Terry Jeffrey uses his Jan. 8 CNSNews.com column to portray getting married and having children a surefire formula for financial success:
Could differences in family structure contribute to differences in family income?
In 2012, households headed by females without a spouse had a median income of $30,686. Households headed by a male without a spouse had a median income of $42,358. Households with married couples had a median income of $75,535.
What about children? Could they make a difference?
Single women did better if they had no children. The median income for a female householder who had no children was $42,147 in 2012. The median income for a single woman who had one or more children 18 or younger was $25,493.
But married couples did better with children. The median income for a married couple with no children under 18 was $70,902.
The median income for a married couple with one or more children under 18 was $81,455.
Indeed, married couples with at least one child under 18 earned a mean (as opposed to median) household income of $101,738 in 2012.
But according to Think Progress, marriage and children are not the panacea Jeffrey seems to think they are:
Kristi Williams, associate professor of sociology at Ohio State University, did some research and found that more than two-thirds of single mothers who married ended up divorced by the time they were 35 to 44. On top of that, marrying and then later divorcing leaves them worse off economically than if they had just stayed unmarried. And marriage promotion campaigns don’t seem to help. An evaluation of programs in eight cities found that they didn’t lead to a lasting improvement in marriage rates, relationship quality, or children’s economic wellbeing. On the other hand, they “resulted in modest decreases in fathers’ financial support and parental involvement,” she writes.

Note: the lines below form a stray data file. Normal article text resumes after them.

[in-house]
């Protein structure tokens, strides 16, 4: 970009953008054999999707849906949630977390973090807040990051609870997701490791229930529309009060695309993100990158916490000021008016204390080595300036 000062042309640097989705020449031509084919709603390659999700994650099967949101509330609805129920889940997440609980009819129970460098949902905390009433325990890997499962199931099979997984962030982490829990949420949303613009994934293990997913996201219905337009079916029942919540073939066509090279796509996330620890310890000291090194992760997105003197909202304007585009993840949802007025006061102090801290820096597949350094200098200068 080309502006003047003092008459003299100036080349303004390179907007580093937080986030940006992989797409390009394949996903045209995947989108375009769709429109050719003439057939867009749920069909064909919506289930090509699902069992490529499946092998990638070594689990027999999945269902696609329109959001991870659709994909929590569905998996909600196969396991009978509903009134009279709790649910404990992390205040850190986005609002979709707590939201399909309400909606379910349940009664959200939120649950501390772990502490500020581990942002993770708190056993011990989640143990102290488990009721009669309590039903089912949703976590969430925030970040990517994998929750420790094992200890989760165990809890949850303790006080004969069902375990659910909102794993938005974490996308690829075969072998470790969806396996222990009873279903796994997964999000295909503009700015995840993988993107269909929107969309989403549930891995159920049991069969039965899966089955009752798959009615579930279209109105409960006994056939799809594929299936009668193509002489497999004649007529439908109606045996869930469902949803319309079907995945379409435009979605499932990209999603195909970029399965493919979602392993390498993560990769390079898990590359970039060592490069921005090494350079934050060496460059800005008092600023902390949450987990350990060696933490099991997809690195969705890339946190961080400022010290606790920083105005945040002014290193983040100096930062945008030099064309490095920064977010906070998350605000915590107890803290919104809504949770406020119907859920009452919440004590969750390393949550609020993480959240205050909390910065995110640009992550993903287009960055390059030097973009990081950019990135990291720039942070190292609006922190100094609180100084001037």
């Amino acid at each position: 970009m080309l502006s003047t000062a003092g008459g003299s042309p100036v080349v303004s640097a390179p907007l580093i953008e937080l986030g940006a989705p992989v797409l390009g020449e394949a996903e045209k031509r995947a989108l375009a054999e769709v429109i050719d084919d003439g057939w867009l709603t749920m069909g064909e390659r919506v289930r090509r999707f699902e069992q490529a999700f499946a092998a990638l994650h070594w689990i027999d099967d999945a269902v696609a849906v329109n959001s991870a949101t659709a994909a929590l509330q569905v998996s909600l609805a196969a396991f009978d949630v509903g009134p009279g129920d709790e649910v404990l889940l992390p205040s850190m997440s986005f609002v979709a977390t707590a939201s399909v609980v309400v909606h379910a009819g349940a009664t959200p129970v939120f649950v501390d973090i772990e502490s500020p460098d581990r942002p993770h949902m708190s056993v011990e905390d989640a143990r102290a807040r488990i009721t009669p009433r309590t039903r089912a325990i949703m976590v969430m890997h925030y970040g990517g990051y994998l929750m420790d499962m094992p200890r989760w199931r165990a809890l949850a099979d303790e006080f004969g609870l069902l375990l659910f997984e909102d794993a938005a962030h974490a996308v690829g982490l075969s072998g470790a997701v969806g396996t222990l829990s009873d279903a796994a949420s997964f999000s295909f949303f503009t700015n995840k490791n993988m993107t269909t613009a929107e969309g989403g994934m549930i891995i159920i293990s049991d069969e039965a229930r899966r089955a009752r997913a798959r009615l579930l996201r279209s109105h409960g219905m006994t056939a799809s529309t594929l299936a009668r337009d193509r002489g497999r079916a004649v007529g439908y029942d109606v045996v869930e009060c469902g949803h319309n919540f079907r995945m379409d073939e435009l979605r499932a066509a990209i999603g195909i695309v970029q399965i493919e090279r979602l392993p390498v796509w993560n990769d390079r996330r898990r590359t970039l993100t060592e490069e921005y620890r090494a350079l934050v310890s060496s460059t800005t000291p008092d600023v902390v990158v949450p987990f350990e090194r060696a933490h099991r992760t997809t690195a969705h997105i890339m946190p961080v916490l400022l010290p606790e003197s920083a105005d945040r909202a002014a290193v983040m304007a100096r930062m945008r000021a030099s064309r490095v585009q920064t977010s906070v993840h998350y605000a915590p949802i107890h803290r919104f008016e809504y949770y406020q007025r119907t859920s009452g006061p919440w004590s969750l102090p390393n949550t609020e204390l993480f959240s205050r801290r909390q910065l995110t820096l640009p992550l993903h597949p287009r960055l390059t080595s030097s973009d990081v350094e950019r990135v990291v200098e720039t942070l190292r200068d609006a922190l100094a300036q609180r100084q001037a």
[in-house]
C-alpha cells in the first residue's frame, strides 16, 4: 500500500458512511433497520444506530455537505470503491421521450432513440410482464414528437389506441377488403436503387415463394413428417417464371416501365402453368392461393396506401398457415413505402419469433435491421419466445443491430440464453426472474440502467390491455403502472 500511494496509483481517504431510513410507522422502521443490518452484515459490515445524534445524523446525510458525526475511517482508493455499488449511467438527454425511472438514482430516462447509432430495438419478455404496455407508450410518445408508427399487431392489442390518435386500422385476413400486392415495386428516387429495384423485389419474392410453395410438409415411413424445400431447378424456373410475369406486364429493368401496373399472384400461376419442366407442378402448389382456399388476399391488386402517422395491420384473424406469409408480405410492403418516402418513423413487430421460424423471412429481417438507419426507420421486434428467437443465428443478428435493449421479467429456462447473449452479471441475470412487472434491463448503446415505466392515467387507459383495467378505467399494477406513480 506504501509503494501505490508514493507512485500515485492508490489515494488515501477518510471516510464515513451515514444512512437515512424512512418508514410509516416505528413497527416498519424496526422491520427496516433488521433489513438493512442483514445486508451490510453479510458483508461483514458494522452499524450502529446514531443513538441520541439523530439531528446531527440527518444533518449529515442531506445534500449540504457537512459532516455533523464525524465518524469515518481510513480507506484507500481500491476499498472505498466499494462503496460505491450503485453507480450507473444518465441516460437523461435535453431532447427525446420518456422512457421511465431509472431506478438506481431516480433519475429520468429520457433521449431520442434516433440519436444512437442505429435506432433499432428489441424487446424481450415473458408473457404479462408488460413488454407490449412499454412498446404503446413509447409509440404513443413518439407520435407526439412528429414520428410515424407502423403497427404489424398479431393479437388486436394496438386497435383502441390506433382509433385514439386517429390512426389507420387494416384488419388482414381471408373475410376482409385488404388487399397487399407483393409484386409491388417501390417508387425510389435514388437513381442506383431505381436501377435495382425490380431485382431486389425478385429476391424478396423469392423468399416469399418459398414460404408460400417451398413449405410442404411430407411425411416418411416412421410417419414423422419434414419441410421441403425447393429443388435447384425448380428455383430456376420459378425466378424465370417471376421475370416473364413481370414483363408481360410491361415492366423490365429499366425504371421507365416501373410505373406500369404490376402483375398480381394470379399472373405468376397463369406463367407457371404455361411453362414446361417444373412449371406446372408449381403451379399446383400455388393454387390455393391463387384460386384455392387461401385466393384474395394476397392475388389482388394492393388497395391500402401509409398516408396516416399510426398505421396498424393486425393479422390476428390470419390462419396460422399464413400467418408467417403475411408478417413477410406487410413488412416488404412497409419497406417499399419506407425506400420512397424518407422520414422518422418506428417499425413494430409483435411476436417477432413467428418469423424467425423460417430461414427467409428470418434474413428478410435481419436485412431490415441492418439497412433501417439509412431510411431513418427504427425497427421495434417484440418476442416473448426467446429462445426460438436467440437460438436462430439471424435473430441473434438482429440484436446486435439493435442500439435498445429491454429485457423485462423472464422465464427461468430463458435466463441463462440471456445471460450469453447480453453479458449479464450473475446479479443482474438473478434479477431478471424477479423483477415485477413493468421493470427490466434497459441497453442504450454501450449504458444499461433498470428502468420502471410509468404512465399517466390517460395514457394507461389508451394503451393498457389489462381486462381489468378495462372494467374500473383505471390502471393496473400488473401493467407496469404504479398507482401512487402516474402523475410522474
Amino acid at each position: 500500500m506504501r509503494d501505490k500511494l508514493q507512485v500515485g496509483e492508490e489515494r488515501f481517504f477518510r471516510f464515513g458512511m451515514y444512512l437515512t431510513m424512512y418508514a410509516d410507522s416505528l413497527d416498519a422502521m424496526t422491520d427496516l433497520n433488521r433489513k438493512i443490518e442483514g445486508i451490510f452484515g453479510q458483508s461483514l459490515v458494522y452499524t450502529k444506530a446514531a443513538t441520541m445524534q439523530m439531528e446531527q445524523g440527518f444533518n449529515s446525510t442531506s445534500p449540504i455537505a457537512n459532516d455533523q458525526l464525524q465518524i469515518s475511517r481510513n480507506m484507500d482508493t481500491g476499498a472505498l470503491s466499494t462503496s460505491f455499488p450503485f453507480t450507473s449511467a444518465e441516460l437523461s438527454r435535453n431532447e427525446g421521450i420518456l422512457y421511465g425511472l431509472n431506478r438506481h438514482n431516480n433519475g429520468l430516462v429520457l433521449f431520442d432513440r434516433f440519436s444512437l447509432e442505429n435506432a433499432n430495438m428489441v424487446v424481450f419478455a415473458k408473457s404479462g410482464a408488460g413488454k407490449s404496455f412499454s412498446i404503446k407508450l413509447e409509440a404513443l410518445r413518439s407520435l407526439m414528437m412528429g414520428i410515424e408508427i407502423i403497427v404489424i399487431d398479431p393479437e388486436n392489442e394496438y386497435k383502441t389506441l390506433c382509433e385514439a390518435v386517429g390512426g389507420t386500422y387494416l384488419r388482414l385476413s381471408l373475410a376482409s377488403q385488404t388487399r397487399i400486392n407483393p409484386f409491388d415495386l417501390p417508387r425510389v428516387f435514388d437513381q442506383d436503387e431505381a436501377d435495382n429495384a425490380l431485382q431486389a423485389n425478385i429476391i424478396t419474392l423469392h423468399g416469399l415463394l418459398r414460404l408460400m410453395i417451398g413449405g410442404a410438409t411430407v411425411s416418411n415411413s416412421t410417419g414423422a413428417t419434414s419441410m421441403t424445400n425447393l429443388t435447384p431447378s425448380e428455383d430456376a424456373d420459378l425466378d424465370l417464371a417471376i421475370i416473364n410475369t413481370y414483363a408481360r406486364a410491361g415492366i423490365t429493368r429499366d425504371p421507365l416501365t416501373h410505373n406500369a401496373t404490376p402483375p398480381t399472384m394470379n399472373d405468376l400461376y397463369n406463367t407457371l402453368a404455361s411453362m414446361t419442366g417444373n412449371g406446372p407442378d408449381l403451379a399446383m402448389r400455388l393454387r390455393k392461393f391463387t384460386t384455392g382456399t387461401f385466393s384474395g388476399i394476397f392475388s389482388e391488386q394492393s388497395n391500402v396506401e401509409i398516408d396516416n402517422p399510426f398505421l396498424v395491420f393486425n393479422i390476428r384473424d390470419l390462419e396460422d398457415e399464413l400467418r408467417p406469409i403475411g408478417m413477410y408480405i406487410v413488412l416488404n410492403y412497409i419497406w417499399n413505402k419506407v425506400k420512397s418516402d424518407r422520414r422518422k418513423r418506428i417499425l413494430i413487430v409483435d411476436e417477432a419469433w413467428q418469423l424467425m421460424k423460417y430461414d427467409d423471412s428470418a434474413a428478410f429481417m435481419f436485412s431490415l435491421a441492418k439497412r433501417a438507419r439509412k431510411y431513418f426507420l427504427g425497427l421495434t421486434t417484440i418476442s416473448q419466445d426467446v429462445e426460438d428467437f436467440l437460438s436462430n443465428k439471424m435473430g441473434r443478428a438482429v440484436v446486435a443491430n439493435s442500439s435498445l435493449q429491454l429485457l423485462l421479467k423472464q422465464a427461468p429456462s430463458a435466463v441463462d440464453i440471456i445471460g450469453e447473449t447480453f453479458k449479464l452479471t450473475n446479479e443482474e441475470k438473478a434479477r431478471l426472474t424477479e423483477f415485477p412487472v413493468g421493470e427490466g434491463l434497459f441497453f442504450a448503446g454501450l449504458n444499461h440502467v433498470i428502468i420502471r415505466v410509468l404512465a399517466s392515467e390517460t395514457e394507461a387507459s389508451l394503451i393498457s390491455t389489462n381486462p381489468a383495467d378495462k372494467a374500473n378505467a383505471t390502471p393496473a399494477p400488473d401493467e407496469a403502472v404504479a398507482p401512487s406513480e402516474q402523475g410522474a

Yet even the marriages that last don’t end up offering women much of a lifeline. Firstly, Williams and her fellow researchers found that the pool of potential partners in low-income communities doesn’t offer single mothers many chances for finding stable partners with economic resources. “The new unions that single mothers form tend to have low levels of relationship quality and high rates of instability,” she writes. Meanwhile, those who do marry and stay together still don’t see a lot of pay off. “[W]e found no physical or psychological advantages for the majority of adolescents born to a single mother whose mothers later married,” she reports.
And as Slate's Matthew Yglesias details, the real reason marriage decreases poverty is shared living expenses:
Having roommates really did greatly improve my personal finances when I was in my early 20's. And the same thing happened when my wife and I moved in together. We split the Internet bill, shared one Netflix account, etc. But the greater efficiency of shared expenses isn't really what's magical about marriage, and what's magical about marriage isn't really what leads to the poverty reduction.
Nevertheless, Jeffrey rants about spending money to lift people out of poverty, claiming that "left-wing politicians will no doubt increasingly target for redistribution the wealth of married, two-parent, hard-working, diploma-earning families who cause this nation's income inequality by living exactly the sorts of lives we must live if we wish to remain free."